Social Media research - finally, we analyzed data on social media such as twitter, yelp, reddit, etc. to get an understanding of the parameters that influence eating habits.

The research provided us with incredible insights and the main findings are listed below:

  1. Cooking is time intensive and people often do not have enough time to invest in cooking for themselves
  2. Cooking requires skill and people often have an inertia on picking-up the skill
  3. People who cook food, claim that they often throw away the leftovers
  4. Healthy eating is expensive, both when purchasing from restaurants or buying raw materials for cooking themselves
  5. People have special food needs which are governed by health restrictions, weight concerns, cultural norms and personal preferences
  6. Clean food is a crucial need for consumers

Ideation of solutions

After the initial research, we delved into the solution ideation phase of the project by leveraging the key findings. We generated several solution ideas and after a pros/cons analysis narrowed down to one solution: Food Sharing.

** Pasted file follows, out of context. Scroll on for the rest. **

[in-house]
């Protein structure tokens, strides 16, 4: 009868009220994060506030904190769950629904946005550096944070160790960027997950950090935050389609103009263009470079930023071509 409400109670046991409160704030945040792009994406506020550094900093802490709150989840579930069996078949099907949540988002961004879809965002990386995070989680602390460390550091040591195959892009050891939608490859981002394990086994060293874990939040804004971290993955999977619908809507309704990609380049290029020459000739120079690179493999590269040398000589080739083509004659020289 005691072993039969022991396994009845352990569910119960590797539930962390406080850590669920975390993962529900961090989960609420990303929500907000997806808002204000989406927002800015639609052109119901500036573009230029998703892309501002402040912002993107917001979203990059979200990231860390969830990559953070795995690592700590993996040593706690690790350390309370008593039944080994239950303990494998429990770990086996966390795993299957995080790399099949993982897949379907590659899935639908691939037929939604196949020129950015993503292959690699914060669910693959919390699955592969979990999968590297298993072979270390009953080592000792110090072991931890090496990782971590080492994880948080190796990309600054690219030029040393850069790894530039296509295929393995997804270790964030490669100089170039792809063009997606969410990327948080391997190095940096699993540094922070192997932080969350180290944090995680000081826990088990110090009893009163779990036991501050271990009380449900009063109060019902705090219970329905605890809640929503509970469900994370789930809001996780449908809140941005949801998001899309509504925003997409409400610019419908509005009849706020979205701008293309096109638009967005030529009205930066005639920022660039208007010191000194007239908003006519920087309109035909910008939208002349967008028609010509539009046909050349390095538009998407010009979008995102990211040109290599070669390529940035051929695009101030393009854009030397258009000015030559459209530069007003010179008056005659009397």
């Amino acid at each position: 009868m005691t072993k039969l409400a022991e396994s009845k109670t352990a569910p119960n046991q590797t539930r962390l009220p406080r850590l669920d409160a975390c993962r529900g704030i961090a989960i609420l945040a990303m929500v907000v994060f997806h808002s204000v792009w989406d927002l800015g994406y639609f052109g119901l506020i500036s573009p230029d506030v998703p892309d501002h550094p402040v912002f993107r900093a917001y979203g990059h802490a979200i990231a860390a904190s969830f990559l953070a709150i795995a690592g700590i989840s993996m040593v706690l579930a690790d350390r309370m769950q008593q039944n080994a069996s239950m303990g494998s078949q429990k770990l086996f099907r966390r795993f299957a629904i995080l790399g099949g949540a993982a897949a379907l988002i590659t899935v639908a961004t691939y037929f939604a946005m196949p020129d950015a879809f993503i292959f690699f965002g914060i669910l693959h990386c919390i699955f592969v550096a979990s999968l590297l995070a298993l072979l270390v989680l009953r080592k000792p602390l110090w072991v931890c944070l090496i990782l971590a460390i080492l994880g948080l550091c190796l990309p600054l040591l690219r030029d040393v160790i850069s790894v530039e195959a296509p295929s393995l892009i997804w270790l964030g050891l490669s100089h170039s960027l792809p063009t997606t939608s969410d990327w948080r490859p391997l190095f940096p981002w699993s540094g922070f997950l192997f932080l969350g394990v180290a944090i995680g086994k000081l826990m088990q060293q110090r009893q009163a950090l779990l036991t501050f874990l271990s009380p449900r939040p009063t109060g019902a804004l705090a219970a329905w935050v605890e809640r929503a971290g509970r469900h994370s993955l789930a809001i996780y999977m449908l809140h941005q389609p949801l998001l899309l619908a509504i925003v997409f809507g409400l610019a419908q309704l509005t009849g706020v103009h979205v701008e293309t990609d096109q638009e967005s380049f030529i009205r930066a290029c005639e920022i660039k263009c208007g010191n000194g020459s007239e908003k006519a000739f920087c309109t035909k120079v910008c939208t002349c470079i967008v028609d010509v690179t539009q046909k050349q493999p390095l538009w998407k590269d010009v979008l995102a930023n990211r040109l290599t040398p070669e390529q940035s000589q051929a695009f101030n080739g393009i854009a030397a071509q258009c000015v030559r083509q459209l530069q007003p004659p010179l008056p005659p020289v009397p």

Conceptually, this meant that people cooking meals for themselves could sell a part of their home-cooked meal to someone else. At the consumer side, this will provide easy, economical and readily available options to get a healthy home cooked meal.

Early Validation

Before we proceeded with the solution implementation, we decided to perform an early user validation to ensure that our solution idea was sound. Specifically, we wanted to test people’s willingness to cook food for others.

We posted an advertisement on Craigslist asking people to provide a home-cooked meal for $10-15 per meal. We received a highly positive response as people responded with enthusiasm and some even included photographs of their previously cooked meals. This gave us good confidence that there was both supply and demand available for this idea.

Product Design

We went through several iterations of design and created prototypes using Sinatra for testing. Some of the examples are below: